I sometimes like to tell my students that I want to ruin them for reading for pleasure.  They look at me quizzically till I explain that I want them to understand and enjoy literature and writing so intimately that they will never be able to read something without noticing the artistry (or sometimes lack thereof) that went into writing it.  After studying literature and writing for so many years myself, this is exactly my wonderful burden, and I wouldn’t trade it.  A small part of why I teach, I think, is to share this love of the written word with other people.

But I think I understand where Trapido was coming from in that statement – the feeling of personal inadequacy while groveling in awe at the mountains of excellent literature that has come before.  I certainly do feel that, often, but somehow it doesn’t prevent me from writing.  It spurs me on and motivates me.  Part of me wants to have written literature worthy of being included in someone’s beloved canon, somewhere.  That ambition helps me get a draft down on paper.  Showing it to my workshop group, though, that’s another story!  When I have to share it with people, that’s when the feelings of inadequacy rear up.  But I also know that there is no growth without honest and constructive critique, so off those little manuscripts go.

Does poetry come to you spontaneously, or do you need to work at it?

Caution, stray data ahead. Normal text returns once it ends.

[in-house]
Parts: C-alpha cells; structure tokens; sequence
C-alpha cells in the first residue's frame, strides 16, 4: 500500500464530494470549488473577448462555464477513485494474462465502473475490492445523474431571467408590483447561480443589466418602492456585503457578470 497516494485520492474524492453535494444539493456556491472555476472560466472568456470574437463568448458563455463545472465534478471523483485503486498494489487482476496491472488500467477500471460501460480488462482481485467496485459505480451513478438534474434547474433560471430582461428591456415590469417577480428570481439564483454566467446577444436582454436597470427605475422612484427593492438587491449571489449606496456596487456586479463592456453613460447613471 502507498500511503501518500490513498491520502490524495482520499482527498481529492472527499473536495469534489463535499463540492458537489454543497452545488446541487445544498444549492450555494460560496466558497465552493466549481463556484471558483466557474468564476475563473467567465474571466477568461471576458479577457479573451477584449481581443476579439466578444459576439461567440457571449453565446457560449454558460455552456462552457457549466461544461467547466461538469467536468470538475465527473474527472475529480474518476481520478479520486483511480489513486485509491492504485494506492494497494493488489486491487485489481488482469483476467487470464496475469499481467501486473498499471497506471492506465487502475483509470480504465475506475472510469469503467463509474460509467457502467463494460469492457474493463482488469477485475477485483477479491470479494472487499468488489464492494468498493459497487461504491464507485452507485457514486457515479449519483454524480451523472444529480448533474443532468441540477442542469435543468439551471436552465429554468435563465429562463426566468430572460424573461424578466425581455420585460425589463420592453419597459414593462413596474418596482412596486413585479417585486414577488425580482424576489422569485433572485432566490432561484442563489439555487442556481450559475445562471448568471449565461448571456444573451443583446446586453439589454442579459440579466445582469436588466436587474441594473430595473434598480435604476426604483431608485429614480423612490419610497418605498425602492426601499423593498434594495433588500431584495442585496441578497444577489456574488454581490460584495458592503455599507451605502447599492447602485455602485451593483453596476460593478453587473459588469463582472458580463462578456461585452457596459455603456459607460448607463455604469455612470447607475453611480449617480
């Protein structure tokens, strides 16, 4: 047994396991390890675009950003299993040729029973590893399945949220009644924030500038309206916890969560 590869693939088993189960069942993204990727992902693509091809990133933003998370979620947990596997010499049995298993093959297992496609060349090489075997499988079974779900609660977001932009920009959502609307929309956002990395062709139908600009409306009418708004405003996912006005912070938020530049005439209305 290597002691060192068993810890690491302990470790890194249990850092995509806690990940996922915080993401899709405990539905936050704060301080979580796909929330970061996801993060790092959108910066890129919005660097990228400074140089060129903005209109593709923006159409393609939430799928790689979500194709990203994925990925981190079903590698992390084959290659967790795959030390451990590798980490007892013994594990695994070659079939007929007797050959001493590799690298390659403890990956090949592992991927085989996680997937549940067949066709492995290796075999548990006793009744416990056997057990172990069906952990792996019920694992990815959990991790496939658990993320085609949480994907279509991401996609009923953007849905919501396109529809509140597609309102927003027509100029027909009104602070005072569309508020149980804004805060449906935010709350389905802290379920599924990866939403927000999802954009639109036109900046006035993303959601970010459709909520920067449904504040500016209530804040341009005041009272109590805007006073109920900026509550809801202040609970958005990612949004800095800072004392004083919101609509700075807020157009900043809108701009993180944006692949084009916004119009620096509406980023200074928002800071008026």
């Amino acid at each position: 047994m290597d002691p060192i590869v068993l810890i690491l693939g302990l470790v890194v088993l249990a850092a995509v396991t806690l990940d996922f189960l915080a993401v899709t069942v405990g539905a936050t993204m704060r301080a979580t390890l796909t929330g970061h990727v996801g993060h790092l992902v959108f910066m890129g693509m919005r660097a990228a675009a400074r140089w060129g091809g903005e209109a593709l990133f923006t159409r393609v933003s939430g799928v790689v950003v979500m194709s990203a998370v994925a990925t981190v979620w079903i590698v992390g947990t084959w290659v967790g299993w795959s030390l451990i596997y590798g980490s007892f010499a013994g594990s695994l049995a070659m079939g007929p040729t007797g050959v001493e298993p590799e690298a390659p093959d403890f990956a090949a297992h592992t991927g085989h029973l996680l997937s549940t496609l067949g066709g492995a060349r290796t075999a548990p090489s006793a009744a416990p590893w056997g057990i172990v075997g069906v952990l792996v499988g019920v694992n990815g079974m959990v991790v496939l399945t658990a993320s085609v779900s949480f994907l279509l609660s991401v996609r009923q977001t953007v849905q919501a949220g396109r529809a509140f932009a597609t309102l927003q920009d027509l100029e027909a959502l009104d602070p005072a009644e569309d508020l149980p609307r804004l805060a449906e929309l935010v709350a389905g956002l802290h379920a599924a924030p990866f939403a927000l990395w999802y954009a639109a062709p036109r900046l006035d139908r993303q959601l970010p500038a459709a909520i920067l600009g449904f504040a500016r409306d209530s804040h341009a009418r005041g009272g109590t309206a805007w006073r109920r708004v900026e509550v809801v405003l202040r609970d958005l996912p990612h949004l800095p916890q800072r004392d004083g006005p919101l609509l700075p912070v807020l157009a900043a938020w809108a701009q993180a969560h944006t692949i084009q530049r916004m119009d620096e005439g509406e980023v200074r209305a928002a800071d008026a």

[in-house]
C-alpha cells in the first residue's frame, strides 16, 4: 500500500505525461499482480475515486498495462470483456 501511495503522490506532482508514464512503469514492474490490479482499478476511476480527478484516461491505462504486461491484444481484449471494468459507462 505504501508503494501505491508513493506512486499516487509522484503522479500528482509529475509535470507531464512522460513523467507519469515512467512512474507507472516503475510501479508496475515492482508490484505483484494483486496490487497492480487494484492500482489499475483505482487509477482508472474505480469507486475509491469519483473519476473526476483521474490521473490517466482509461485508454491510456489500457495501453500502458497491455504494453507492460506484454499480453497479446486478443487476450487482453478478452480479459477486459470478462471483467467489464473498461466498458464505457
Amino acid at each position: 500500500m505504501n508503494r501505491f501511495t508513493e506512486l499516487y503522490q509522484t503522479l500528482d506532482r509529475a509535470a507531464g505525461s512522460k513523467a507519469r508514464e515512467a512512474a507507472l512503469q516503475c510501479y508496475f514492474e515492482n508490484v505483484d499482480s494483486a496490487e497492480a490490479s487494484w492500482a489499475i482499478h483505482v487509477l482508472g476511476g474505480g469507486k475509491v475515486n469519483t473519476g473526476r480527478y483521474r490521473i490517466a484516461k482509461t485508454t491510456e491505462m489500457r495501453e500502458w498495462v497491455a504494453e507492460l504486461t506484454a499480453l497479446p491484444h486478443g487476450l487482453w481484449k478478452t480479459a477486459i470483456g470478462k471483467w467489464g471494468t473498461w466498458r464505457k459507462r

I love the idea of found poetry, and occasionally I will write something very spontaneously and not have to revise it too many times, but more often than not, it’s a slow process from first draft to publishable poem.  I like that, though:  I want my poems – or stories, or essays – to incubate for a while.  There might be months between first and final drafts, occasionally years.  I have multiple manuscripts going at once; it’s the only way I can get anything done.

 Do you find writing longer fiction a marathon compared to the contained beauty of poetry?

I really find beauty in every form.  For me, the best part is the process.  I recently completed my first novel, which took me several years because I was having babies and teaching full-time while I was doing it, and also because I hadn’t ever written a novel before and was learning the process as I went along.  I remember there were whole semesters where I wrote only one or two chapters.